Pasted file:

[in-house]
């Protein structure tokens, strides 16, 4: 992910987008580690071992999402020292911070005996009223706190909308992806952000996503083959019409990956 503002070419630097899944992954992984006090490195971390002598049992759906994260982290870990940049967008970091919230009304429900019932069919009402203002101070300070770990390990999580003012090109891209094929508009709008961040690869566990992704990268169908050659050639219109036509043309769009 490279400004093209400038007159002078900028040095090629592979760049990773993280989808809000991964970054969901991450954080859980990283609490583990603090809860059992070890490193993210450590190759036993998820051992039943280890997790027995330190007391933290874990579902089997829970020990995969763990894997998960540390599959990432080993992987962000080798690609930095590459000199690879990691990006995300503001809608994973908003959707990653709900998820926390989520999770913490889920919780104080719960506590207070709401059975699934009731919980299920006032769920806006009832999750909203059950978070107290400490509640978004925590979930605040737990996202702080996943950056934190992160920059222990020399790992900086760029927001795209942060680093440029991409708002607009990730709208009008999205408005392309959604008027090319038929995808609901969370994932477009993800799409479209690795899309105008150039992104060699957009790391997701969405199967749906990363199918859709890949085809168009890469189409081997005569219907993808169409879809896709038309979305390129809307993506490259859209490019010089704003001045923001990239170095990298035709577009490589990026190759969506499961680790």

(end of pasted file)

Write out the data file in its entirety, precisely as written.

[in-house]
């Protein structure tokens, strides 16, 4: 992910987008580690071992999402020292911070005996009223706190909308992806952000996503083959019409990956 503002070419630097899944992954992984006090490195971390002598049992759906994260982290870990940049967008970091919230009304429900019932069919009402203002101070300070770990390990999580003012090109891209094929508009709008961040690869566990992704990268169908050659050639219109036509043309769009 490279400004093209400038007159002078900028040095090629592979760049990773993280989808809000991964970054969901991450954080859980990283609490583990603090809860059992070890490193993210450590190759036993998820051992039943280890997790027995330190007391933290874990579902089997829970020990995969763990894997998960540390599959990432080993992987962000080798690609930095590459000199690879990691990006995300503001809608994973908003959707990653709900998820926390989520999770913490889920919780104080719960506590207070709401059975699934009731919980299920006032769920806006009832999750909203059950978070107290400490509640978004925590979930605040737990996202702080996943950056934190992160920059222990020399790992900086760029927001795209942060680093440029991409708002607009990730709208009008999205408005392309959604008027090319038929995808609901969370994932477009993800799409479209690795899309105008150039992104060699957009790391997701969405199967749906990363199918859709890949085809168009890469189409081997005569219907993808169409879809896709038309979305390129809307993506490259859209490019010089704003001045923001990239170095990298035709577009490589990026190759969506499961680790």